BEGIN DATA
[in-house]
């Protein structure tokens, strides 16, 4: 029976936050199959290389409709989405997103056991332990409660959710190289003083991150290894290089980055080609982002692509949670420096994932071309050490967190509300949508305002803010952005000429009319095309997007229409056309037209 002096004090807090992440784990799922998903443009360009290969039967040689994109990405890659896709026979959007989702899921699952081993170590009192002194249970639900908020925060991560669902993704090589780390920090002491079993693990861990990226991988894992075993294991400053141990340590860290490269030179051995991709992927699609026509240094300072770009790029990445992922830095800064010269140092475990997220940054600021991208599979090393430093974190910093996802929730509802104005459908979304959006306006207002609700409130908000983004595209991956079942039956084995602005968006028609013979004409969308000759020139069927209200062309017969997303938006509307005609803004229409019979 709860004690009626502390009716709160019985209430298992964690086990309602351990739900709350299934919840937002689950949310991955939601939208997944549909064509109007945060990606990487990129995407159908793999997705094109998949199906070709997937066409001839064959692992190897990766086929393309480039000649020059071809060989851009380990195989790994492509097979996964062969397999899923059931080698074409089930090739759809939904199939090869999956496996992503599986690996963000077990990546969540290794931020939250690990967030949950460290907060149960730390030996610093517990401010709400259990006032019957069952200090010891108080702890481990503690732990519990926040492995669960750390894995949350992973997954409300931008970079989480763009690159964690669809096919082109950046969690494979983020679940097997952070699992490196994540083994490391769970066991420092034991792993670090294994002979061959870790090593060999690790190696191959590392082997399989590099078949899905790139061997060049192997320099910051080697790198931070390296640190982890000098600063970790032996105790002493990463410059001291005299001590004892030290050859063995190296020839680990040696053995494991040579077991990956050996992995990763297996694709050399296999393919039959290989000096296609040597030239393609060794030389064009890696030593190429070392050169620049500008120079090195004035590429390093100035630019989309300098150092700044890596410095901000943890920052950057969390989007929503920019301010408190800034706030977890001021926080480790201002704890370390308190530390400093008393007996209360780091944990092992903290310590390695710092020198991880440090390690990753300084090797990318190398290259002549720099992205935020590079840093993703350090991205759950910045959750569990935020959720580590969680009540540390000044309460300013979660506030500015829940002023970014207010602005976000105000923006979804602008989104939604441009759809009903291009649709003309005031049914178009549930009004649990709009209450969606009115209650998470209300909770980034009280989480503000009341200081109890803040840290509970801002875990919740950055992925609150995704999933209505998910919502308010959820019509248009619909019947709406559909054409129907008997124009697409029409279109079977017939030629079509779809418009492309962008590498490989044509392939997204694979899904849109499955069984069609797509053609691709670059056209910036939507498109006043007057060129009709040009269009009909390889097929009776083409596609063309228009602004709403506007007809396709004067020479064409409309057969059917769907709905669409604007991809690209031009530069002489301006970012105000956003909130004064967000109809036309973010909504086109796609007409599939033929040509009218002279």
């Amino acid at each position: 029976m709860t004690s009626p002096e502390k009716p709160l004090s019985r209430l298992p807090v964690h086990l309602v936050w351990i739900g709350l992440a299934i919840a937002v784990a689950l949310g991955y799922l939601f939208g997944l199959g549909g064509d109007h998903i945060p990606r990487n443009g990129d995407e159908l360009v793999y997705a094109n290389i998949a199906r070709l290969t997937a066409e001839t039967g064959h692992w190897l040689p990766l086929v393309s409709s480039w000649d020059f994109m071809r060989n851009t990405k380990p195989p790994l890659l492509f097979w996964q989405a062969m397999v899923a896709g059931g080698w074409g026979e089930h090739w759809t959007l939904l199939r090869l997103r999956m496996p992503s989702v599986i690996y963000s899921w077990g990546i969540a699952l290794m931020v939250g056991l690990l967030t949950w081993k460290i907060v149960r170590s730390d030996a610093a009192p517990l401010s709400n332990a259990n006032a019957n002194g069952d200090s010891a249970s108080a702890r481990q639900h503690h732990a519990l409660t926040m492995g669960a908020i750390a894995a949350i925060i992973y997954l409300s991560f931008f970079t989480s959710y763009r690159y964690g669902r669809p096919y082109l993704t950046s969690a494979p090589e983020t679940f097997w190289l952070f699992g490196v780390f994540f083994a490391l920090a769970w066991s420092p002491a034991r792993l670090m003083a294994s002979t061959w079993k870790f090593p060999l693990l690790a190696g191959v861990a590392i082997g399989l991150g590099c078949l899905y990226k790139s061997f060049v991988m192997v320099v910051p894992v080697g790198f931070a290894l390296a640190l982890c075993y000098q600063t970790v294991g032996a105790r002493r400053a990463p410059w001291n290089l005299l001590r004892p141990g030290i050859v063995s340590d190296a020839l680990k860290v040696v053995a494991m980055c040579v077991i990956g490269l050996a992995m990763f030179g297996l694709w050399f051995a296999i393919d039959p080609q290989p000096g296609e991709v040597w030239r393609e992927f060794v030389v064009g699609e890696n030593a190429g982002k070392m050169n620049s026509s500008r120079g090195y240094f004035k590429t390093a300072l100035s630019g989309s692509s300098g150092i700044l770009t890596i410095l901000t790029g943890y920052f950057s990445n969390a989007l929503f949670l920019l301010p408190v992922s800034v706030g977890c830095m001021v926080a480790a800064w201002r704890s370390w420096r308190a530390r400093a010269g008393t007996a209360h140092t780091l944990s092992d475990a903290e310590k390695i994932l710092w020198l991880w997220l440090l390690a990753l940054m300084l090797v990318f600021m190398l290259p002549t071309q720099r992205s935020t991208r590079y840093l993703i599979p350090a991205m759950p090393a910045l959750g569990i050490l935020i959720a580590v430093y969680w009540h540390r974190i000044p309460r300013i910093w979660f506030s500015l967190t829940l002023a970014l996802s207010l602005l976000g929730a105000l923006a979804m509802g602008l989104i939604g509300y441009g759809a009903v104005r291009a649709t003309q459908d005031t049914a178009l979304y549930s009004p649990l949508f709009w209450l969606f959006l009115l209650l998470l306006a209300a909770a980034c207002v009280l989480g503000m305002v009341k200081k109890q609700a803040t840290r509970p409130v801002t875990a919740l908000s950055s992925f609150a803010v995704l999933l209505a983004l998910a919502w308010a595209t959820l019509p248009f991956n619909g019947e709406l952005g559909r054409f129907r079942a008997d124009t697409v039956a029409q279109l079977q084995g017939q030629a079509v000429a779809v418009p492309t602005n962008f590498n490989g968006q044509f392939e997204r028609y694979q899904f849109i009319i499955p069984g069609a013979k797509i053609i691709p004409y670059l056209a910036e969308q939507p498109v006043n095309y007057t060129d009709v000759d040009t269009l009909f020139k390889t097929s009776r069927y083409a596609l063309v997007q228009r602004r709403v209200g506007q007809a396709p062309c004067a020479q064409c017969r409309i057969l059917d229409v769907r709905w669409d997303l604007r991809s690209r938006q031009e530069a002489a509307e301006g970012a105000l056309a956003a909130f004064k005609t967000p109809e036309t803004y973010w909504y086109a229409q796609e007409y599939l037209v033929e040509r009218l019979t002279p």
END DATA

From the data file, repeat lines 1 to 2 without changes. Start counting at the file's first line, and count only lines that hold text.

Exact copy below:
[in-house]
């Protein structure tokens, strides 16, 4: 029976936050199959290389409709989405997103056991332990409660959710190289003083991150290894290089980055080609982002692509949670420096994932071309050490967190509300949508305002803010952005000429009319095309997007229409056309037209 002096004090807090992440784990799922998903443009360009290969039967040689994109990405890659896709026979959007989702899921699952081993170590009192002194249970639900908020925060991560669902993704090589780390920090002491079993693990861990990226991988894992075993294991400053141990340590860290490269030179051995991709992927699609026509240094300072770009790029990445992922830095800064010269140092475990997220940054600021991208599979090393430093974190910093996802929730509802104005459908979304959006306006207002609700409130908000983004595209991956079942039956084995602005968006028609013979004409969308000759020139069927209200062309017969997303938006509307005609803004229409019979 709860004690009626502390009716709160019985209430298992964690086990309602351990739900709350299934919840937002689950949310991955939601939208997944549909064509109007945060990606990487990129995407159908793999997705094109998949199906070709997937066409001839064959692992190897990766086929393309480039000649020059071809060989851009380990195989790994492509097979996964062969397999899923059931080698074409089930090739759809939904199939090869999956496996992503599986690996963000077990990546969540290794931020939250690990967030949950460290907060149960730390030996610093517990401010709400259990006032019957069952200090010891108080702890481990503690732990519990926040492995669960750390894995949350992973997954409300931008970079989480763009690159964690669809096919082109950046969690494979983020679940097997952070699992490196994540083994490391769970066991420092034991792993670090294994002979061959870790090593060999690790190696191959590392082997399989590099078949899905790139061997060049192997320099910051080697790198931070390296640190982890000098600063970790032996105790002493990463410059001291005299001590004892030290050859063995190296020839680990040696053995494991040579077991990956050996992995990763297996694709050399296999393919039959290989000096296609040597030239393609060794030389064009890696030593190429070392050169620049500008120079090195004035590429390093100035630019989309300098150092700044890596410095901000943890920052950057969390989007929503920019301010408190800034706030977890001021926080480790201002704890370390308190530390400093008393007996209360780091944990092992903290310590390695710092020198991880440090390690990753300084090797990318190398290259002549720099992205935020590079840093993703350090991205759950910045959750569990935020959720580590969680009540540390000044309460300013979660506030500015829940002023970014207010602005976000105000923006979804602008989104939604441009759809009903291009649709003309005031049914178009549930009004649990709009209450969606009115209650998470209300909770980034009280989480503000009341200081109890803040840290509970801002875990919740950055992925609150995704999933209505998910919502308010959820019509248009619909019947709406559909054409129907008997124009697409029409279109079977017939030629079509779809418009492309962008590498490989044509392939997204694979899904849109499955069984069609797509053609691709670059056209910036939507498109006043007057060129009709040009269009009909390889097929009776083409596609063309228009602004709403506007007809396709004067020479064409409309057969059917769907709905669409604007991809690209031009530069002489301006970012105000956003909130004064967000109809036309973010909504086109796609007409599939033929040509009218002279």